Hybrid performance one year often plays a significant role in decisions about which hybrids to plant the following year. Valid yield data practices help in making better decisions. There are several important considerations whether planning your own test plot or looking at results from others.
When making on-farm comparisons, evaluate locations for irregularities such as drainage and ponding, variation in fertilizer or manure applications, dead furrows, and areas of compaction or wheel tracks. Compare hybrids in the same field with the same recent rotational history. If possible, select a location that minimizes soil variation. Identify location by soil-type map and limit or block test width and length to uniform soil.
Match technology segments. Evaluate like products with one another. Maturities should be within five days of each other and trait packages should be equivalent. Comparing an insect-resistant product and a conventional (non-insect-resistant) product does not help determine the genetic differences between base genetics if insect pressure affects the performance.
Minimize the number of hybrids being compared. The chance of finding the best hybrid decreases as the number of hybrids per plot increases. Being able to accurately pick the best of two or three hybrids is much more certain than trying to pick the best in a group of 10 or more.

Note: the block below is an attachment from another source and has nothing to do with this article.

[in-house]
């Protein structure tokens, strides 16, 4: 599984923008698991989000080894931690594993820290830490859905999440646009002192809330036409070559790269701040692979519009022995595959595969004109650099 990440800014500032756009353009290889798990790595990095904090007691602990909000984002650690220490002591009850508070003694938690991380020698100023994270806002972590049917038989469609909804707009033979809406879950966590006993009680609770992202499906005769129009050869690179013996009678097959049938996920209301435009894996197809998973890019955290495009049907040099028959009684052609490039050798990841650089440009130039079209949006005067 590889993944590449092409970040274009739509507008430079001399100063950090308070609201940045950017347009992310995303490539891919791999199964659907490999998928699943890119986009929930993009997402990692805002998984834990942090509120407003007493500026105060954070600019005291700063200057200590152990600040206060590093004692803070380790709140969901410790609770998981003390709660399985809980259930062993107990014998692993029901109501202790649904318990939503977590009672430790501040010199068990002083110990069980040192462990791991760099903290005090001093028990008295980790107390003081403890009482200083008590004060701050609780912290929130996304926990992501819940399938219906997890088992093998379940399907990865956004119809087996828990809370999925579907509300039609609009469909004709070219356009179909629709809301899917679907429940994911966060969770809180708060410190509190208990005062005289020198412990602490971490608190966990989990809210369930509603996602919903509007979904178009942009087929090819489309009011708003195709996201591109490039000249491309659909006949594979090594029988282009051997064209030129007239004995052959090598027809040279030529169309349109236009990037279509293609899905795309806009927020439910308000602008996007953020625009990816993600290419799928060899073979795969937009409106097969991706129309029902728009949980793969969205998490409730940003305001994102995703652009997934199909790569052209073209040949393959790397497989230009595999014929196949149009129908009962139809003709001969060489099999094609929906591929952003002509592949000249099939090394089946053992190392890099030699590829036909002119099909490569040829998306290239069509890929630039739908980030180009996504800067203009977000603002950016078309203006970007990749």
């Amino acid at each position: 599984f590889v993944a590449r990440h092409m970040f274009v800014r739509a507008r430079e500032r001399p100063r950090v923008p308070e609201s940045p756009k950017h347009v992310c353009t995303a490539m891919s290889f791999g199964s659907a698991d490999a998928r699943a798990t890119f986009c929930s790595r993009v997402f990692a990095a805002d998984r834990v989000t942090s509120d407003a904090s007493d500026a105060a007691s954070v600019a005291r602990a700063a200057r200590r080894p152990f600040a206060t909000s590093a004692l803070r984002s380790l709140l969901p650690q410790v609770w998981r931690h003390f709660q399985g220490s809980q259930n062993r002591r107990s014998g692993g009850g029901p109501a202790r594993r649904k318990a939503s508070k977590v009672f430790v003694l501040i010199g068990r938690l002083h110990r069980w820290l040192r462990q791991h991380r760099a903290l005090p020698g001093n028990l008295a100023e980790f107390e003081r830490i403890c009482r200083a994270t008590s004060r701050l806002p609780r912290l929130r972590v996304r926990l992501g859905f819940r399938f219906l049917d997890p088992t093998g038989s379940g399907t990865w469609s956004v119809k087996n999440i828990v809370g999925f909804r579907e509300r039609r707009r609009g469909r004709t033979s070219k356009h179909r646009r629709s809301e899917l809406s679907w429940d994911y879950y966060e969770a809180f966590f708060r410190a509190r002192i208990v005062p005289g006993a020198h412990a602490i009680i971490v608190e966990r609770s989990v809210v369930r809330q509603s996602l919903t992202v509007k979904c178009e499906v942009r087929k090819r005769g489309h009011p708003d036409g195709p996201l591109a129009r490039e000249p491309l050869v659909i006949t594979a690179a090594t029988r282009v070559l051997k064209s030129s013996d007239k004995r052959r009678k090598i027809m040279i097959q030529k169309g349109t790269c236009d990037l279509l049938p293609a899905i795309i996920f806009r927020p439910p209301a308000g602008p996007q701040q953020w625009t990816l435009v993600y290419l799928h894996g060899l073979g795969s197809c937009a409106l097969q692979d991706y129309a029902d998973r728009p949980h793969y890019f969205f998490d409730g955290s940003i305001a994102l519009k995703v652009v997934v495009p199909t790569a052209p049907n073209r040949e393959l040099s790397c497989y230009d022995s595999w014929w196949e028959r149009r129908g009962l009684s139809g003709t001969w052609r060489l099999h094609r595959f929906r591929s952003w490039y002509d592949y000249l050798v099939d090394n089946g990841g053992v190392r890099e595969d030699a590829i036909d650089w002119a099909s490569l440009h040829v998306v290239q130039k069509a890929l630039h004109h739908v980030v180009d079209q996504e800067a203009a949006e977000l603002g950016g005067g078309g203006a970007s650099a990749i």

The smaller the yield differences between products, the more plots that should be considered. Even with an average of 6-bushel-per-acre yield difference between two corn hybrids, to be 90% sure the best hybrid is the one you have selected, it takes results from 30 locations to make sure the difference is "real," and not just chance.
Using multiple locations over multiple years is highly recommended. Using a single plot is interesting for local comparisons and provides a great history, but to truly predict future performance with unknown growing conditions, use a minimum of 10 or more plots to compare the same products. Look at multiple years of data or different environments to check on consistency of products under different conditions.
When looking at yield data after harvest, keep in mind that performance data from multiple locations — and from several years, if available — is the most accurate predictor of future hybrid performance. One can’t predict growing conditions for the next year so it is very important to use a large selection of plots from different growing conditions to ensure that future possibilities get included. In some cases just knowing you had extremely abnormal growing conditions locally is enough to actually reduce a plot’s importance in decision making.
Hybrid decision is one of the most important decisions you make on your farm each year, be sure you give it the consideration and care it deserves.